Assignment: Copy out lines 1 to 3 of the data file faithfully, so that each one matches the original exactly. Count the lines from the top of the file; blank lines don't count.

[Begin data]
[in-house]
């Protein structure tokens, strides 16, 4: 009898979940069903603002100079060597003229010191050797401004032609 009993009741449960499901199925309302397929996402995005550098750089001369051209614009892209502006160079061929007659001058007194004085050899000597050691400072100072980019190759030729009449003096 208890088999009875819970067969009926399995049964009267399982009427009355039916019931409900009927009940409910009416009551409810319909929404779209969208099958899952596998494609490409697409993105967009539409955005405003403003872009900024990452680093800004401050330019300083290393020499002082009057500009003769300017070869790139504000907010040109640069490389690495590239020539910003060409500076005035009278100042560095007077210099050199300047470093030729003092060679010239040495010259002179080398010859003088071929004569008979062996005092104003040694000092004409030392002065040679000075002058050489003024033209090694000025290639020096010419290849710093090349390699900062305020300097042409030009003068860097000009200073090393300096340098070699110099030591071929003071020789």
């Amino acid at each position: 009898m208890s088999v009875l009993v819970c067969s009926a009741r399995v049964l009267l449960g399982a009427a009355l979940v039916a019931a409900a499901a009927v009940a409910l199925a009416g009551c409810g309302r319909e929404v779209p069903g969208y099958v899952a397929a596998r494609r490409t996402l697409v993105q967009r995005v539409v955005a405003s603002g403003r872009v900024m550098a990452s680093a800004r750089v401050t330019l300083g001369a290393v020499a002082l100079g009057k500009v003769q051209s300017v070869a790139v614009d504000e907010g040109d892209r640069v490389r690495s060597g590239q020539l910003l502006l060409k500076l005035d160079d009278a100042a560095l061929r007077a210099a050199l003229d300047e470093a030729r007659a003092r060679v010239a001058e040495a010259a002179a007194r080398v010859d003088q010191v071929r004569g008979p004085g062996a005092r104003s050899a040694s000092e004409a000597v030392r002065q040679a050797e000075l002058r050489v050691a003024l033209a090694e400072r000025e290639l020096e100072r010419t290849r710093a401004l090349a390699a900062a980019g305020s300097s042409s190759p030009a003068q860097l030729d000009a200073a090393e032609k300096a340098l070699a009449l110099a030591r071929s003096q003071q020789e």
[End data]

[in-house]
């Protein structure tokens, strides 16, 4: 009898979940069903603002100079060597003229010191050797401004032609 009993009741449960499901199925309302397929996402995005550098750089001369051209614009892209502006160079061929007659001058007194004085050899000597050691400072100072980019190759030729009449003096 208890088999009875819970067969009926399995049964009267399982009427009355039916019931409900009927009940409910009416009551409810319909929404779209969208099958899952596998494609490409697409993105967009539409955005405003403003872009900024990452680093800004401050330019300083290393020499002082009057500009003769300017070869790139504000907010040109640069490389690495590239020539910003060409500076005035009278100042560095007077210099050199300047470093030729003092060679010239040495010259002179080398010859003088071929004569008979062996005092104003040694000092004409030392002065040679000075002058050489003024033209090694000025290639020096010419290849710093090349390699900062305020300097042409030009003068860097000009200073090393300096340098070699110099030591071929003071020789």
């Amino acid at each position: 009898m208890s088999v009875l009993v819970c067969s009926a009741r399995v049964l009267l449960g399982a009427a009355l979940v039916a019931a409900a499901a009927v009940a409910l199925a009416g009551c409810g309302r319909e929404v779209p069903g969208y099958v899952a397929a596998r494609r490409t996402l697409v993105q967009r995005v539409v955005a405003s603002g403003r872009v900024m550098a990452s680093a800004r750089v401050t330019l300083g001369a290393v020499a002082l100079g009057k500009v003769q051209s300017v070869a790139v614009d504000e907010g040109d892209r640069v490389r690495s060597g590239q020539l910003l502006l060409k500076l005035d160079d009278a100042a560095l061929r007077a210099a050199l003229d300047e470093a030729r007659a003092r060679v010239a001058e040495a010259a002179a007194r080398v010859d003088q010191v071929r004569g008979p004085g062996a005092r104003s050899a040694s000092e004409a000597v030392r002065q040679a050797e000075l002058r050489v050691a003024l033209a090694e400072r000025e290639l020096e100072r010419t290849r710093a401004l090349a390699a900062a980019g305020s300097s042409s190759p030009a003068q860097l030729d000009a200073a090393e032609k300096a340098l070699a009449l110099a030591r071929s003096q003071q020789e």